The Saga of Heritage

by Dr Thomas Hungerford OBE (former Patron of HAFS) (Originally published in HAFS Journal Vol 1 No 1 – May 1991)

Breathes there a man with soul so dead,
Who never to himself hath said
This is my own, my native land?

Sir Walter Scott

Land or heritage or something passed down from preceding generations; a legacy, the status, or lot, acquired by a person through birth, the genetic “gene pool”! I guess this strikes a chord in every single one of us: saga – the long narrative, the recounting of historical and legendary events and exploits of our past.

In this ambience, Ron Prentice, the inaugurator, the founding committee, and all those that have laboured to set up The Hungerford & Associated Families Society, have done a work of crucial significance and climactic importance. They should be warmly commended for nurturing the “roots”, the traditions, the histories, the anecdotes which, down the tide of time, have emblazoned the histories of a number of great families intermarried and associated with the Hungerford family.

It is profitable to ponder the history – the attainments, faults, failures of the past. Those who fail to study history are doomed to repeat it.

Most of us remember fragmentary stories, rich in detail but poor inaccuracy, of our ancestors. Ron Prentice has cogently intimated the vast amount of nebulous information existing about our families and their connections, but it is probable that in the minds of many of us it will be similar to that of the man who said “I finally got it altogether and now I forget where I put it”.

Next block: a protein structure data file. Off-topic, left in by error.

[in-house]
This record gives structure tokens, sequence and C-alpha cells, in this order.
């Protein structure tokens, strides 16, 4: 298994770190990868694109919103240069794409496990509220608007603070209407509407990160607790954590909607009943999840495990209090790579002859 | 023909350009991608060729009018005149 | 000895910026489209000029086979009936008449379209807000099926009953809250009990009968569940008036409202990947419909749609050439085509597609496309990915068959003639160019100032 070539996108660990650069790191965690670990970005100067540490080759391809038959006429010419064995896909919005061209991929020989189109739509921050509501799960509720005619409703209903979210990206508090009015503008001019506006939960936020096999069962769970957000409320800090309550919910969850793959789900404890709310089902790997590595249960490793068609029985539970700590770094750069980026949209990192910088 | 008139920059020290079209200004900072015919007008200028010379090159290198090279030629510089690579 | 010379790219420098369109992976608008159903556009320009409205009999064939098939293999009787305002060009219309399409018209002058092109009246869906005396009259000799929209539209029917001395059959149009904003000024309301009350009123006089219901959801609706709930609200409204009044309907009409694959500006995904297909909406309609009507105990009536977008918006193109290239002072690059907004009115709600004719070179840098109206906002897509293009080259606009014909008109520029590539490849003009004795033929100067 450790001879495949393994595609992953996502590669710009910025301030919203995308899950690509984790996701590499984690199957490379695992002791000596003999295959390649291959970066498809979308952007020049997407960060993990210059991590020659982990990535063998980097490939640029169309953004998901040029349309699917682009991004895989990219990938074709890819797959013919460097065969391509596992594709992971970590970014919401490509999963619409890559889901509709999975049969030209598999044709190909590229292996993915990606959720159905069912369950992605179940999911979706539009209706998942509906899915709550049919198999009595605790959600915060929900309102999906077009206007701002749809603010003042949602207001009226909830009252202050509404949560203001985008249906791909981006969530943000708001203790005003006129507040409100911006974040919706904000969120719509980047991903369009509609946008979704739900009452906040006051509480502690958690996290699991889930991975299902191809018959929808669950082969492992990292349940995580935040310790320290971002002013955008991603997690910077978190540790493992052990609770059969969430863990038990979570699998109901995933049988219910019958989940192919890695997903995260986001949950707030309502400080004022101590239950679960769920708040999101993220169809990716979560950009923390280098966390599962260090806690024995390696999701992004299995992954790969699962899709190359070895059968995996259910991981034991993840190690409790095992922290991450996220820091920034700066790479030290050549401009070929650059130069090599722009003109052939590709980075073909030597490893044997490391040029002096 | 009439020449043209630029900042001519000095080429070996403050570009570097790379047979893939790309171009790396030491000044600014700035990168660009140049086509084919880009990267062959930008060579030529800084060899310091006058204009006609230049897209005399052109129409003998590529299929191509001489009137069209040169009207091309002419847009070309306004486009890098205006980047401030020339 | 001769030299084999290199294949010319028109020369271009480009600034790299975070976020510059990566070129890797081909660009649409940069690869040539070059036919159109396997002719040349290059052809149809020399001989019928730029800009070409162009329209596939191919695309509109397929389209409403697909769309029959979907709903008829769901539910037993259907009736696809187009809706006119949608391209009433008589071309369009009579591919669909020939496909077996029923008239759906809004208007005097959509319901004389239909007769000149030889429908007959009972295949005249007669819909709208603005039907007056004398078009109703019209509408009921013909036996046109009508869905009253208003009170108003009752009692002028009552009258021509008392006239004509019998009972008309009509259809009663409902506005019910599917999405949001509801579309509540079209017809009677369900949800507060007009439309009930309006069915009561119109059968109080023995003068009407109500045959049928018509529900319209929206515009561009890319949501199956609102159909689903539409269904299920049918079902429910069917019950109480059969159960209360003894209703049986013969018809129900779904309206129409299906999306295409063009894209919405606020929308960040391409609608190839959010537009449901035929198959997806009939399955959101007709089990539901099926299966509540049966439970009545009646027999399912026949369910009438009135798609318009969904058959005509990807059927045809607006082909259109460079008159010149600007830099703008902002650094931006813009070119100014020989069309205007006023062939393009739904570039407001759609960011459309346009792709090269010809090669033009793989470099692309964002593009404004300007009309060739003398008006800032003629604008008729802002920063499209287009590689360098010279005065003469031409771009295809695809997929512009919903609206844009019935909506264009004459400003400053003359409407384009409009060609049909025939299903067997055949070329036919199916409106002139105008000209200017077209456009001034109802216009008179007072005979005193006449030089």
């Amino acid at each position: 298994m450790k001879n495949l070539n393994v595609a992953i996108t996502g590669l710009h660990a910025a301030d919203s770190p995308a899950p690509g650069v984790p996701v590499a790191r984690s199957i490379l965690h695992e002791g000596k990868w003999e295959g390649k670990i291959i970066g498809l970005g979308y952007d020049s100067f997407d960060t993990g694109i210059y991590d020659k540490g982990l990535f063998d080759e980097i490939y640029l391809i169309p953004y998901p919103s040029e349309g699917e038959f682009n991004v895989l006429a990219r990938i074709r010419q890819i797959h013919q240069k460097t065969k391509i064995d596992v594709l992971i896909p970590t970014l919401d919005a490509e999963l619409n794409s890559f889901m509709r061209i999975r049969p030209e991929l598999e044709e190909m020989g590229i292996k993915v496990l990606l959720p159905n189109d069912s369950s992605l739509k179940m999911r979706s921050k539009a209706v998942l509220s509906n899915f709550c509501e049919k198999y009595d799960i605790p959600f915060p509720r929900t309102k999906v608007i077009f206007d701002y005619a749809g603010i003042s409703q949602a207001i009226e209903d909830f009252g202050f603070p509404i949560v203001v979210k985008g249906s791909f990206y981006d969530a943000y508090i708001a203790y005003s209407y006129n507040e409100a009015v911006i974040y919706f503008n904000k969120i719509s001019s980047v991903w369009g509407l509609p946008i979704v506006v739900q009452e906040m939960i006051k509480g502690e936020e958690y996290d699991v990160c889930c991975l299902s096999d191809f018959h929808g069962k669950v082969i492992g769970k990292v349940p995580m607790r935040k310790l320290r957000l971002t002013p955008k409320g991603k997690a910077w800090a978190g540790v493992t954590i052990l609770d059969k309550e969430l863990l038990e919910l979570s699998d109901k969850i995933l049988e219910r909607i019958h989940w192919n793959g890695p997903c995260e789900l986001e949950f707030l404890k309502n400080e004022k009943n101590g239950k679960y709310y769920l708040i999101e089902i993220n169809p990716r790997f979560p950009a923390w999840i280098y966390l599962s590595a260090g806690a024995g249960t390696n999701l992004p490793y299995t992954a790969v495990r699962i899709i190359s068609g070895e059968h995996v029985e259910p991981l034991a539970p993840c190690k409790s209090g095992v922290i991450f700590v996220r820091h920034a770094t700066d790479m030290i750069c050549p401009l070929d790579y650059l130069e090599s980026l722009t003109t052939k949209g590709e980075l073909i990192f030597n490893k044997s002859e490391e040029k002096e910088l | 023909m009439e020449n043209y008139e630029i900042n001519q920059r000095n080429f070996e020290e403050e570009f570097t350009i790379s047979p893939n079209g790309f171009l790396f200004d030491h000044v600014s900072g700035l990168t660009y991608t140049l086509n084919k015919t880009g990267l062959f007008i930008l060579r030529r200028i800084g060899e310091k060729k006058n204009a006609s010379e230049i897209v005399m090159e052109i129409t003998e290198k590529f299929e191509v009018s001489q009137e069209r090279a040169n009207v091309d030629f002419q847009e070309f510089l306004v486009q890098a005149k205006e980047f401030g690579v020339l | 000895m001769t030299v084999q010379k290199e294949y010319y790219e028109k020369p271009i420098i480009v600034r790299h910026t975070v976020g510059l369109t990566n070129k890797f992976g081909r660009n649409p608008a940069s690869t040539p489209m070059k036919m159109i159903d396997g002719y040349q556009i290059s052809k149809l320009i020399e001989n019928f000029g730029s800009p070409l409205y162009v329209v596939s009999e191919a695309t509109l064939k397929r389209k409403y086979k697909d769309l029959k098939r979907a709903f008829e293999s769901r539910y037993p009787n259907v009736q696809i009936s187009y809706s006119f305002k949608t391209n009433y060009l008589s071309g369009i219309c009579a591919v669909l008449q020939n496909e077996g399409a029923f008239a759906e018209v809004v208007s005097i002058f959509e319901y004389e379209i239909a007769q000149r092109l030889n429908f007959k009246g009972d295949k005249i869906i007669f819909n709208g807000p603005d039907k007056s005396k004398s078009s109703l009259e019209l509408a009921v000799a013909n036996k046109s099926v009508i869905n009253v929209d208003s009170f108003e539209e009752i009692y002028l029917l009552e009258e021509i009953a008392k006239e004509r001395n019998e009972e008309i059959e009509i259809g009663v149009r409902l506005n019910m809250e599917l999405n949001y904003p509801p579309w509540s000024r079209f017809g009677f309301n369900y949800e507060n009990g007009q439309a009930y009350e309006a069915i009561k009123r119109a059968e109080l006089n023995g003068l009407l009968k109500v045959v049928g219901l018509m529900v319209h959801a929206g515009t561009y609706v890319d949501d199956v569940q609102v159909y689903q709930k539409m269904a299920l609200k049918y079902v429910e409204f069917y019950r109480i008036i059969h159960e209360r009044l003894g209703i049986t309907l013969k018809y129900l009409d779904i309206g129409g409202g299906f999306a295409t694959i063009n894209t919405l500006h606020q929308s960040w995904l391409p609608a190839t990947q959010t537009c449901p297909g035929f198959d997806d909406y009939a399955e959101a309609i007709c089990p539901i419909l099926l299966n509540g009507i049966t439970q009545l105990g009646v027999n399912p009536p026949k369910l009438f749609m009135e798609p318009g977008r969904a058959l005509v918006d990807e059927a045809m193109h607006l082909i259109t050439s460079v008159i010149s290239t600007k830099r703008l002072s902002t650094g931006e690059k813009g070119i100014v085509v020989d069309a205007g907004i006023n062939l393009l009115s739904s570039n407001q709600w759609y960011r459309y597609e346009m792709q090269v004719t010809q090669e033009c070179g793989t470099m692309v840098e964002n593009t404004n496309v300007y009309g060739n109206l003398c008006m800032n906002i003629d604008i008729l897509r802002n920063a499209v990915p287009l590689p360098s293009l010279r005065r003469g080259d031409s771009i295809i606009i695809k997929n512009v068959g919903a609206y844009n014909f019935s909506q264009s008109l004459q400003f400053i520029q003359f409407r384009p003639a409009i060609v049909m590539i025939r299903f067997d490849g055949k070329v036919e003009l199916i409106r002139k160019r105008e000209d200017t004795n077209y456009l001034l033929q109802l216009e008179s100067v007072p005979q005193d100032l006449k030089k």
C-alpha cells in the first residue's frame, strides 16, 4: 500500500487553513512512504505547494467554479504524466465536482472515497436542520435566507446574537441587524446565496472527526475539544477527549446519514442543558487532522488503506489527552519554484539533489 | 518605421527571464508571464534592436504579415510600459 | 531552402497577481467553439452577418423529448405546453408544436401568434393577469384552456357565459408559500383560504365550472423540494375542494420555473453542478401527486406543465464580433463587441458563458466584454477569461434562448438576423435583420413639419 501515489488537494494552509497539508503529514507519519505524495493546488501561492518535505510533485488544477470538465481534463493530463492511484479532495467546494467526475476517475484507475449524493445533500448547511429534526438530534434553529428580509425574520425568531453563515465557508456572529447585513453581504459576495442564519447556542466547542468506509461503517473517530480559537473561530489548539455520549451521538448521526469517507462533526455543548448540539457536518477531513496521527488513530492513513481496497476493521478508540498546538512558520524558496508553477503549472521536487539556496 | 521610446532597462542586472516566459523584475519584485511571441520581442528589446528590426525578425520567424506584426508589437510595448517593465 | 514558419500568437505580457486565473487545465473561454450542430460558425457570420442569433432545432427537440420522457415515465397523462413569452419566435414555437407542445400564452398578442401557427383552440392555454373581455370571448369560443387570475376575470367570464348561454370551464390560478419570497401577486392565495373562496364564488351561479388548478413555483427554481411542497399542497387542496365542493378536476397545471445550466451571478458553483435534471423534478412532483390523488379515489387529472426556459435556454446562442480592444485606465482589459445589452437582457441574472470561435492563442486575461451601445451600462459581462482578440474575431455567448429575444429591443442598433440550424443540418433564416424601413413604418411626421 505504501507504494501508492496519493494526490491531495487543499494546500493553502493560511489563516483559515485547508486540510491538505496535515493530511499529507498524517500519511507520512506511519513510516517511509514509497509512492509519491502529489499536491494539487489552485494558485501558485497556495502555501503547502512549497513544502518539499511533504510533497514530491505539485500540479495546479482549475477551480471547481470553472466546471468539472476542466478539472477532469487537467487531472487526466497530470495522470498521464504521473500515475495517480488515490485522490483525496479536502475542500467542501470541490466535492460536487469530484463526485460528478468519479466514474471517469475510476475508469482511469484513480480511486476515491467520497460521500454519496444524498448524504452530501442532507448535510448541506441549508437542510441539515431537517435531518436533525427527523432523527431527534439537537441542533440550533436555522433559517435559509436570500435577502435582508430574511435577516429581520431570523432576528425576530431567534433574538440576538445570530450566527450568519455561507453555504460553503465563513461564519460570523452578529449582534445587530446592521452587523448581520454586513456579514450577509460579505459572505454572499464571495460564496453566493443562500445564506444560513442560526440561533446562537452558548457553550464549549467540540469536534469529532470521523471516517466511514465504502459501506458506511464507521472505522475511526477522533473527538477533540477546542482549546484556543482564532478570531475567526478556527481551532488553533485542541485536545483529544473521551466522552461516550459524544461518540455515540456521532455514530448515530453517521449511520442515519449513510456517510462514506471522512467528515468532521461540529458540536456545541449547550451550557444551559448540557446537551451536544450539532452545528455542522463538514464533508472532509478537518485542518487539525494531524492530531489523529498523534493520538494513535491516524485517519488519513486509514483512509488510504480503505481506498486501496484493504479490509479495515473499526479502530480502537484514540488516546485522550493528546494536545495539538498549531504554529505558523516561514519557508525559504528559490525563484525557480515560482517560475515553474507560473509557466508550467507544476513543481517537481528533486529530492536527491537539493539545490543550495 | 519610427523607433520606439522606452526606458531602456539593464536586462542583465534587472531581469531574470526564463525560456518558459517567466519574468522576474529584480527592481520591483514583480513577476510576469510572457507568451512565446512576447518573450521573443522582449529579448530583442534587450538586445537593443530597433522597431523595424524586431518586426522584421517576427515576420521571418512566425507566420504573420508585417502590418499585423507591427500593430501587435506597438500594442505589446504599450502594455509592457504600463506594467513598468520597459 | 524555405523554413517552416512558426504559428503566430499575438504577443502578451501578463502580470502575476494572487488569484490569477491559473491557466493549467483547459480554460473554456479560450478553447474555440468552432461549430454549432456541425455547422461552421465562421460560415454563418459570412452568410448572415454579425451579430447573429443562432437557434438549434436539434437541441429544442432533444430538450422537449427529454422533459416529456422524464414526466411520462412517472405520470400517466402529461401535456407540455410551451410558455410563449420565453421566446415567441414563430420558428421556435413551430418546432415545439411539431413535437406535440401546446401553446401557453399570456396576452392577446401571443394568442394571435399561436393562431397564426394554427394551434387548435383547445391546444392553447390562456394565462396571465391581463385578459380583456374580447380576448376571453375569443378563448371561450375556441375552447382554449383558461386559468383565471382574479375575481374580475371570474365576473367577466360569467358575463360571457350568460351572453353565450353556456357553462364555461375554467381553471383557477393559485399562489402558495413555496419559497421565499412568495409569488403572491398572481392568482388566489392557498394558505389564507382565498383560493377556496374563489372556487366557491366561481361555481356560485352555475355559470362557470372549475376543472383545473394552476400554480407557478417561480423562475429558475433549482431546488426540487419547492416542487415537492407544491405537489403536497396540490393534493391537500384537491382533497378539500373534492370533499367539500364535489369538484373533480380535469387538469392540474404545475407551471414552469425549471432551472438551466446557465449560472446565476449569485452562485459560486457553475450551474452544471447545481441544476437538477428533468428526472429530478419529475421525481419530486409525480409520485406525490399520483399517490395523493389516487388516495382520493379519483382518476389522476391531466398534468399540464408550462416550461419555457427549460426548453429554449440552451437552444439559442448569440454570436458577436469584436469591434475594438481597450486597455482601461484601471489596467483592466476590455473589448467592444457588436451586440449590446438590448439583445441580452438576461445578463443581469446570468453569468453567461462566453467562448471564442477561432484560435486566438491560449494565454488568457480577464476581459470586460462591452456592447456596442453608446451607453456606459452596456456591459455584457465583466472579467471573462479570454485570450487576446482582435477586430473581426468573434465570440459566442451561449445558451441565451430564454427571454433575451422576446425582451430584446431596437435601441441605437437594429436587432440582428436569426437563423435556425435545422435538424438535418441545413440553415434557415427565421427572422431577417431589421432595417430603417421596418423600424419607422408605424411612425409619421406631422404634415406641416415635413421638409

Our active company then, so ably chaired by Canon Mel Newth, has invited each one of us as members to send in critical excerpts from the wealth of our information, so that it may be coordinated, written up, and stored for the benefit of all of us, and for our children’s children. As Lord Bacon said, “Writing maketh a precise man”.

Peter Sherlock, in his efficient way, has asked me to write a contribution on my interest in the family history. I will forbear therefore and make a few jottings of some things, which from my youth up, have come to my notice and erupted my interest into a white hot feverent heat to investigate our historical past.